Do Your Joints Hurt In Cold Weather? Here’s Why and 6 Natural Remedies to Help Ease the Pain

Get out there and enjoy winter!
Photo by Nicolai Berntsen

Lately, many of my clients have been mentioning painful joints.  Since we’ve had such widely changing weather here heading into winter, I ask them if their pain correlates to weather changes.  Most say that it does.  So, what causes this?  And, is there anything we can do to ease this pain?

Reasons Why Cold Weather Can Make Your Joints Hurt

There is no one reason for cold weather causing painful joints.  There are many theories.  And, there may certainly be some validity for each one.  Here are the most common theories.

1.            The body’s natural response when getting cold kicks in.  To keep vital organs warm, blood moves toward them and away from extremities.  This results in less fluid in connective tissues and joints in general, which leads to them getting stiff.

2.            Changes in barometric pressure cause an “inflammatory reaction” in connective tissues surrounding joints.  These changes in barometric pressure cause expansion and contraction of tissues – bone, tendons, scar tissue, etc. – which results in pain, most likely because these expanded tissues press on nerves reporting pain.

3.            Cold temperature causes joint fluids to become thicker, therefore not lubricating the joints as well, making them stiff and painful.

4.            When we get cold, we tend to stay inside where it’s warmer.  We don’t physically move as much.  Not moving causes our joints to get stiff and any underlying issues (arthritis, scar tissue build up, etc.) make their presence known through pain.

5.            Mind over matter, or psychosomatic symptoms.  The perception of pain is altered depending on the mood.  We feel better emotionally when it is warm and sunny.  Our disposition suffers when the weather turns cold and dreary.  This leads to psychosomatic pain.

What to Do to Ease the Pain

So, what can we do to help ease the pain?  There are several tried and true methods.  (Also, doctor-recommended!)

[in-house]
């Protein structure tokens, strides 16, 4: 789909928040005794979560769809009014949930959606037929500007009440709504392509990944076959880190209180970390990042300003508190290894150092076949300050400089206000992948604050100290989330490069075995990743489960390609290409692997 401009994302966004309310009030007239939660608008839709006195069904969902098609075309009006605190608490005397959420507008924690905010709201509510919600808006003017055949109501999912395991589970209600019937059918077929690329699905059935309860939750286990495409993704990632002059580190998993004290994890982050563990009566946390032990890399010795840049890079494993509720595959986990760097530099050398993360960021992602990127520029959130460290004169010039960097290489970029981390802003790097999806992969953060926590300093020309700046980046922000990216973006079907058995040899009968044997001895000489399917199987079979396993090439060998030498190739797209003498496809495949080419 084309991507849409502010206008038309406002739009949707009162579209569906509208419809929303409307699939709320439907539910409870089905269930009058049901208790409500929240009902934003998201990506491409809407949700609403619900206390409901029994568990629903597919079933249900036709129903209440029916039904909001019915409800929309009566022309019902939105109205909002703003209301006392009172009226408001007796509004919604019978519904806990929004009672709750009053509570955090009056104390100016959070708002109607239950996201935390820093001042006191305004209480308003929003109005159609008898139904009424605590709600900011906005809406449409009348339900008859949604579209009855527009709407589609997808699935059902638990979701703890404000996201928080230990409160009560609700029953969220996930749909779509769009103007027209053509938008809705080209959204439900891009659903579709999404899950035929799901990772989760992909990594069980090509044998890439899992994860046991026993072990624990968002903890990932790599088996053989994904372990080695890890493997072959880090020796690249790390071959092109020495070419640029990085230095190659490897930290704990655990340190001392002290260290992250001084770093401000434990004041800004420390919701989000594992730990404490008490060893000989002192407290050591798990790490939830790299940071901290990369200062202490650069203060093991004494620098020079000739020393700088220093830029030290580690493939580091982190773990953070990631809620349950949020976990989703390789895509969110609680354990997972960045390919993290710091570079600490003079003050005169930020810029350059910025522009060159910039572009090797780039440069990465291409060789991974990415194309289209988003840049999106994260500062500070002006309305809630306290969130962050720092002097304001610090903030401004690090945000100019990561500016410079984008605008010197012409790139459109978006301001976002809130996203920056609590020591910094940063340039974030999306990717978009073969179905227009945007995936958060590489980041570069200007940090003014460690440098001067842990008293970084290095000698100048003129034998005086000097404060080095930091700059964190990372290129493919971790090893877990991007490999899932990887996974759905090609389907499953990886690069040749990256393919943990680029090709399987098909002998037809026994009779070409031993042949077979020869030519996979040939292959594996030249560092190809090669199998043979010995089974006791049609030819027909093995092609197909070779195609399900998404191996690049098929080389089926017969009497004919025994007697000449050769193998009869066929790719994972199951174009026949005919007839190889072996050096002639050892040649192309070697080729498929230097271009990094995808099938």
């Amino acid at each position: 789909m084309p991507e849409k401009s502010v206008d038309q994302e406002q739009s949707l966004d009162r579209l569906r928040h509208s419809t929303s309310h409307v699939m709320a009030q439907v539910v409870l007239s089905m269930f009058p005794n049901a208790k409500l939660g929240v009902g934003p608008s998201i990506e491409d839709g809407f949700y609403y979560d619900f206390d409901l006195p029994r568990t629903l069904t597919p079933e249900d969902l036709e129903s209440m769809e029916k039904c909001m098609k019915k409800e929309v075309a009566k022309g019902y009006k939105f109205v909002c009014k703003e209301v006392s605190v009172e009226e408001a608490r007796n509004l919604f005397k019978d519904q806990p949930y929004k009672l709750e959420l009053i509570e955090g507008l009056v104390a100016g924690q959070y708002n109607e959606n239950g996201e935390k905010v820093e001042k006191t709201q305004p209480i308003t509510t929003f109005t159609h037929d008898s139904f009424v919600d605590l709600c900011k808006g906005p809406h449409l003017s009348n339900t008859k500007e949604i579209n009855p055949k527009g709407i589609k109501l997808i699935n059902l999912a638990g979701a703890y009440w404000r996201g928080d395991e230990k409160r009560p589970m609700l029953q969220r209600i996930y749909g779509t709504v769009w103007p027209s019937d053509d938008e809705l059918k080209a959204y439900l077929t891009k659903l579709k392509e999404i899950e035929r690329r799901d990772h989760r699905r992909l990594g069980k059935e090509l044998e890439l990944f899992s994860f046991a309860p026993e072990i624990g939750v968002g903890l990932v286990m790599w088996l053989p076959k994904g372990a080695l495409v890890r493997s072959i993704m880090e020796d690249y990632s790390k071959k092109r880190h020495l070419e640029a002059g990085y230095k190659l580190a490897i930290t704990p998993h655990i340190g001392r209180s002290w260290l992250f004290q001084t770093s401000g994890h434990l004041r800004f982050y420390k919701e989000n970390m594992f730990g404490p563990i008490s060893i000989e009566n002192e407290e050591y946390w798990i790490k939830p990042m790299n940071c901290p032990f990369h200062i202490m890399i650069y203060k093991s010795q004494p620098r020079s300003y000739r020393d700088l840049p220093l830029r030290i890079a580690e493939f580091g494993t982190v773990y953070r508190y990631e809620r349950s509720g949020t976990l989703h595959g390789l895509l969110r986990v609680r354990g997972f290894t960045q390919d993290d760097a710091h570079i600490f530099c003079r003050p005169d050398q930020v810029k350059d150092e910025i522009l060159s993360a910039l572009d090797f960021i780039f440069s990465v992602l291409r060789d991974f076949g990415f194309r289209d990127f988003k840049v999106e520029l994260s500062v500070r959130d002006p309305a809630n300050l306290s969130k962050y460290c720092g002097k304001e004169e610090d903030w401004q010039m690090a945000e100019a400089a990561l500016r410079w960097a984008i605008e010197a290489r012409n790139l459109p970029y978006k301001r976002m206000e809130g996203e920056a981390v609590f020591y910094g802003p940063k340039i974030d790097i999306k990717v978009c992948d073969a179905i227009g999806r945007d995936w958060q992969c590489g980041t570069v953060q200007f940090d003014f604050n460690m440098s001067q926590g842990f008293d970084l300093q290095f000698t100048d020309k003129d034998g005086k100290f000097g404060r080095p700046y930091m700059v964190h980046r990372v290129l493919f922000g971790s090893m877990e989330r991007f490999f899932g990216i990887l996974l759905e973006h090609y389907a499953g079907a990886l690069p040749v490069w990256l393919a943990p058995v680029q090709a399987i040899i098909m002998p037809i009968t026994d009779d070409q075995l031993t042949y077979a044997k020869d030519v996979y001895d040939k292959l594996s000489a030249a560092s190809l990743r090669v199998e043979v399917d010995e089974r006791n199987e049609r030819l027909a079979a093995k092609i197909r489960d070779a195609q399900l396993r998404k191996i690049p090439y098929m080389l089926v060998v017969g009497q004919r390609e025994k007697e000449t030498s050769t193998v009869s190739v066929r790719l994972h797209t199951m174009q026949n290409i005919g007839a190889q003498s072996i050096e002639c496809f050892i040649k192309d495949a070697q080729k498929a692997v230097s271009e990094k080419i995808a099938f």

Soak in a hot bath.
Photo by Karla Alexander

1.            Keep warm.

Clothes – Wear warm enough clothing and layers.

Heating pad – When you’re getting ready to be active, try using heat on those painful joints to prepare them to move.

Hot bath – Take a nice hot soak in the tub, not too hot, and preferably with Epsom salts.  There are many claims of health benefits of the two main properties of Epsom salts – magnesium and sulfate.  And, many world-renowned health institutes recommend soaking in Epsom salts for various ailments, most notably muscle and joint pain.

2.            Exercise.

Exercise has been proven to help lessen, and in some cases get rid of arthritis pain.  It also works to help achy joints due to cold weather.  Exercise will warm you up, get good fluids to your joints and help ease that joint pain.  Make sure you dress warmly if you’re exercising outside.  Exercise inside if it is too cold outside.  And, warm up a little extra before really pushing it.  Cool down and stretch after your workout.  The more normal range of motion you can keep around your joints, the better.

3.            Build up strength. 

By gaining muscle strength, you will put less stress on your joints.  So, not only does exercise, in its various forms, warm your body, if you do strength training, you will be improving your body’s structural integrity.

4.            Avoid inflammatory foods.

The worst culprit in the inflammatory foods category is sugar.  And, there are at least eight more foods and ingredients on the list which should be considered — saturated fats, trans fats, omega-6 fatty acids (various oils, including vegetable oil), refined carbohydrates (white bread, potatoes,& some cereals), MSG, gluten and casein, Aspartame (artificial sweetener), and alcohol.  These all increase inflammation in your body.

5.            Drink water.

Stay hydrated.  Drink water.  The recommended amounts vary.  Refer to my post from May 2018, “3 Ways to Help Yourself Stay Hydrated This Summer”, to learn how to tell if you’re drinking enough water.  Dehydration is not only a hot weather problem.  It can strike all year.

6.            Ice painful joints.

I know that applying ice may seem counterintuitive.  However, icing a painful joint is a very good way to bring down inflammation.  I recommend using ice on your painful joints after exercise, or any other time you’ve irritated that joint.  Make sure there is some cloth (thin towel is fine) between you and the ice, and leave on the area for no longer than 20 minutes.  Also, it is okay to warm it up again after you’ve iced that painful joint.

Follow these tips to keep your pain in check this winter.  The more you can do naturally, the less you need to use OTC or prescription drugs for the pain.  These drugs are hard on your organs, specifically your kidneys.  But, there are other side effects of anti-inflammatory and pain medicines to consider, too.  These include stomach problems, ulcers, heartburn, headaches and dizziness, allergic reactions, high blood pressure, and an increased tendency to bleed more.  See your doctor if you are unsure about how to treat your pain.

Let this winter be the winter you decide to work with the cold and not against it.  Learn to help your body adjust to the cold temperatures and work efficiently to hold aches and pains at bay.  I recommend trying the natural remedies listed above, especially exercising.  Get out and enjoy some winter activities!

Take care!

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